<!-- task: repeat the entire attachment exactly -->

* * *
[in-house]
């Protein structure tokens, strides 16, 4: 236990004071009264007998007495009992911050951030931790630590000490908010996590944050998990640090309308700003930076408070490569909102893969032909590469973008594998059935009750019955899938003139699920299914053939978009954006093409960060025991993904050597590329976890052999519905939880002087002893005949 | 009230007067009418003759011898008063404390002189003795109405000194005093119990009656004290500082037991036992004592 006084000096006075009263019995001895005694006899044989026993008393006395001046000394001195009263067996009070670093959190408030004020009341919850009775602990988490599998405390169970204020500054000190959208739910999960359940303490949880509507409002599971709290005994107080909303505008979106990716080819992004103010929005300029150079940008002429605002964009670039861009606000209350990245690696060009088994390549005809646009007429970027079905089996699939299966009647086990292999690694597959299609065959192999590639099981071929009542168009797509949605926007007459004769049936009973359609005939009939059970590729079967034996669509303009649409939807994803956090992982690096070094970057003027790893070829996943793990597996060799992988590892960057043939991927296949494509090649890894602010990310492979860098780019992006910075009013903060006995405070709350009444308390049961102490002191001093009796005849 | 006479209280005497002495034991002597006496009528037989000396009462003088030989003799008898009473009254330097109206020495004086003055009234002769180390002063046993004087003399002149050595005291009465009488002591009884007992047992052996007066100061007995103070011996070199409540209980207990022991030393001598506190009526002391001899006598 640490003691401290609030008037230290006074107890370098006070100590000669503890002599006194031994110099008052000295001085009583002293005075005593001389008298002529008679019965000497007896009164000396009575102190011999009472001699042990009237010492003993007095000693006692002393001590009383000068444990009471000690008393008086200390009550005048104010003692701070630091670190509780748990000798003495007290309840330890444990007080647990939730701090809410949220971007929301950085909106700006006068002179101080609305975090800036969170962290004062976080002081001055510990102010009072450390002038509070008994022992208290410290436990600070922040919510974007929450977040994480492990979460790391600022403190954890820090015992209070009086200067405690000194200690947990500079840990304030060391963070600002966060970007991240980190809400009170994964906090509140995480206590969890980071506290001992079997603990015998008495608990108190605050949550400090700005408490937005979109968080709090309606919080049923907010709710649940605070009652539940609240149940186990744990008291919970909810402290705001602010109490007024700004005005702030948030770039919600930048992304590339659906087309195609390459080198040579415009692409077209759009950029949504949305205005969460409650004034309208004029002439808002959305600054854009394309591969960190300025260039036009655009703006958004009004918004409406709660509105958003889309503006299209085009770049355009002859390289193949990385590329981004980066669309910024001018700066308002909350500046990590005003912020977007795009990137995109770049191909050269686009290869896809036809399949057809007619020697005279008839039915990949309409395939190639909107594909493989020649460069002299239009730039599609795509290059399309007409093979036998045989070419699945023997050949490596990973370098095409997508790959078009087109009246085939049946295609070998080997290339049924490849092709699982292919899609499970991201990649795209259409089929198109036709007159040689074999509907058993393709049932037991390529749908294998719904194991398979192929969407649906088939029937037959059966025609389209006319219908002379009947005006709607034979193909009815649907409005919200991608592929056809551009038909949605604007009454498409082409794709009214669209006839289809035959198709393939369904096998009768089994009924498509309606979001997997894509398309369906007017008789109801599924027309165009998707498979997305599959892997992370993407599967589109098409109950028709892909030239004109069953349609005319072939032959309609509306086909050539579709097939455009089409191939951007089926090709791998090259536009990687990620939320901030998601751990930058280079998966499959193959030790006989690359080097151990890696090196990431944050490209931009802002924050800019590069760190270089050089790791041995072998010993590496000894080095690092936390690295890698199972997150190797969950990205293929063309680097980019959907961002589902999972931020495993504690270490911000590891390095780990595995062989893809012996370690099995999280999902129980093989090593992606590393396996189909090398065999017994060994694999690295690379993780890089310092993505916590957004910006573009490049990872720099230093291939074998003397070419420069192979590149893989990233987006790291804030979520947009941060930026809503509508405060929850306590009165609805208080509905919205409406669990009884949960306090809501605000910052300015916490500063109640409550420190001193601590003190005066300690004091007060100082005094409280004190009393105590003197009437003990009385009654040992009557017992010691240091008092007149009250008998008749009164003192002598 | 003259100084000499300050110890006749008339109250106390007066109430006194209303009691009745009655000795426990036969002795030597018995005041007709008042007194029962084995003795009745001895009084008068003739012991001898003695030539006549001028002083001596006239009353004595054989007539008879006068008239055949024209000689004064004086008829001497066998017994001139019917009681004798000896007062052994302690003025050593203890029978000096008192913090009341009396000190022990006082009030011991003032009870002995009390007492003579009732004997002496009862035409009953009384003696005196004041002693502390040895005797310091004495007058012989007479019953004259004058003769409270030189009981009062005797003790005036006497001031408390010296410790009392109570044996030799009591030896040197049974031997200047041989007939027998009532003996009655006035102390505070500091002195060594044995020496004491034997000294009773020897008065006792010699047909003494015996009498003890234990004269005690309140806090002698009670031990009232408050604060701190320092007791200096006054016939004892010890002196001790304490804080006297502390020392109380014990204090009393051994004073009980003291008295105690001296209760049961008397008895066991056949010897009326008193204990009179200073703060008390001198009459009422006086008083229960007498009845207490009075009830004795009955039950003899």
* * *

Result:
[in-house]
């Protein structure tokens, strides 16, 4: 236990004071009264007998007495009992911050951030931790630590000490908010996590944050998990640090309308700003930076408070490569909102893969032909590469973008594998059935009750019955899938003139699920299914053939978009954006093409960060025991993904050597590329976890052999519905939880002087002893005949 | 009230007067009418003759011898008063404390002189003795109405000194005093119990009656004290500082037991036992004592 006084000096006075009263019995001895005694006899044989026993008393006395001046000394001195009263067996009070670093959190408030004020009341919850009775602990988490599998405390169970204020500054000190959208739910999960359940303490949880509507409002599971709290005994107080909303505008979106990716080819992004103010929005300029150079940008002429605002964009670039861009606000209350990245690696060009088994390549005809646009007429970027079905089996699939299966009647086990292999690694597959299609065959192999590639099981071929009542168009797509949605926007007459004769049936009973359609005939009939059970590729079967034996669509303009649409939807994803956090992982690096070094970057003027790893070829996943793990597996060799992988590892960057043939991927296949494509090649890894602010990310492979860098780019992006910075009013903060006995405070709350009444308390049961102490002191001093009796005849 | 006479209280005497002495034991002597006496009528037989000396009462003088030989003799008898009473009254330097109206020495004086003055009234002769180390002063046993004087003399002149050595005291009465009488002591009884007992047992052996007066100061007995103070011996070199409540209980207990022991030393001598506190009526002391001899006598 640490003691401290609030008037230290006074107890370098006070100590000669503890002599006194031994110099008052000295001085009583002293005075005593001389008298002529008679019965000497007896009164000396009575102190011999009472001699042990009237010492003993007095000693006692002393001590009383000068444990009471000690008393008086200390009550005048104010003692701070630091670190509780748990000798003495007290309840330890444990007080647990939730701090809410949220971007929301950085909106700006006068002179101080609305975090800036969170962290004062976080002081001055510990102010009072450390002038509070008994022992208290410290436990600070922040919510974007929450977040994480492990979460790391600022403190954890820090015992209070009086200067405690000194200690947990500079840990304030060391963070600002966060970007991240980190809400009170994964906090509140995480206590969890980071506290001992079997603990015998008495608990108190605050949550400090700005408490937005979109968080709090309606919080049923907010709710649940605070009652539940609240149940186990744990008291919970909810402290705001602010109490007024700004005005702030948030770039919600930048992304590339659906087309195609390459080198040579415009692409077209759009950029949504949305205005969460409650004034309208004029002439808002959305600054854009394309591969960190300025260039036009655009703006958004009004918004409406709660509105958003889309503006299209085009770049355009002859390289193949990385590329981004980066669309910024001018700066308002909350500046990590005003912020977007795009990137995109770049191909050269686009290869896809036809399949057809007619020697005279008839039915990949309409395939190639909107594909493989020649460069002299239009730039599609795509290059399309007409093979036998045989070419699945023997050949490596990973370098095409997508790959078009087109009246085939049946295609070998080997290339049924490849092709699982292919899609499970991201990649795209259409089929198109036709007159040689074999509907058993393709049932037991390529749908294998719904194991398979192929969407649906088939029937037959059966025609389209006319219908002379009947005006709607034979193909009815649907409005919200991608592929056809551009038909949605604007009454498409082409794709009214669209006839289809035959198709393939369904096998009768089994009924498509309606979001997997894509398309369906007017008789109801599924027309165009998707498979997305599959892997992370993407599967589109098409109950028709892909030239004109069953349609005319072939032959309609509306086909050539579709097939455009089409191939951007089926090709791998090259536009990687990620939320901030998601751990930058280079998966499959193959030790006989690359080097151990890696090196990431944050490209931009802002924050800019590069760190270089050089790791041995072998010993590496000894080095690092936390690295890698199972997150190797969950990205293929063309680097980019959907961002589902999972931020495993504690270490911000590891390095780990595995062989893809012996370690099995999280999902129980093989090593992606590393396996189909090398065999017994060994694999690295690379993780890089310092993505916590957004910006573009490049990872720099230093291939074998003397070419420069192979590149893989990233987006790291804030979520947009941060930026809503509508405060929850306590009165609805208080509905919205409406669990009884949960306090809501605000910052300015916490500063109640409550420190001193601590003190005066300690004091007060100082005094409280004190009393105590003197009437003990009385009654040992009557017992010691240091008092007149009250008998008749009164003192002598 | 003259100084000499300050110890006749008339109250106390007066109430006194209303009691009745009655000795426990036969002795030597018995005041007709008042007194029962084995003795009745001895009084008068003739012991001898003695030539006549001028002083001596006239009353004595054989007539008879006068008239055949024209000689004064004086008829001497066998017994001139019917009681004798000896007062052994302690003025050593203890029978000096008192913090009341009396000190022990006082009030011991003032009870002995009390007492003579009732004997002496009862035409009953009384003696005196004041002693502390040895005797310091004495007058012989007479019953004259004058003769409270030189009981009062005797003790005036006497001031408390010296410790009392109570044996030799009591030896040197049974031997200047041989007939027998009532003996009655006035102390505070500091002195060594044995020496004491034997000294009773020897008065006792010699047909003494015996009498003890234990004269005690309140806090002698009670031990009232408050604060701190320092007791200096006054016939004892010890002196001790304490804080006297502390020392109380014990204090009393051994004073009980003291008295105690001296209760049961008397008895066991056949010897009326008193204990009179200073703060008390001198009459009422006086008083229960007498009845207490009075009830004795009955039950003899």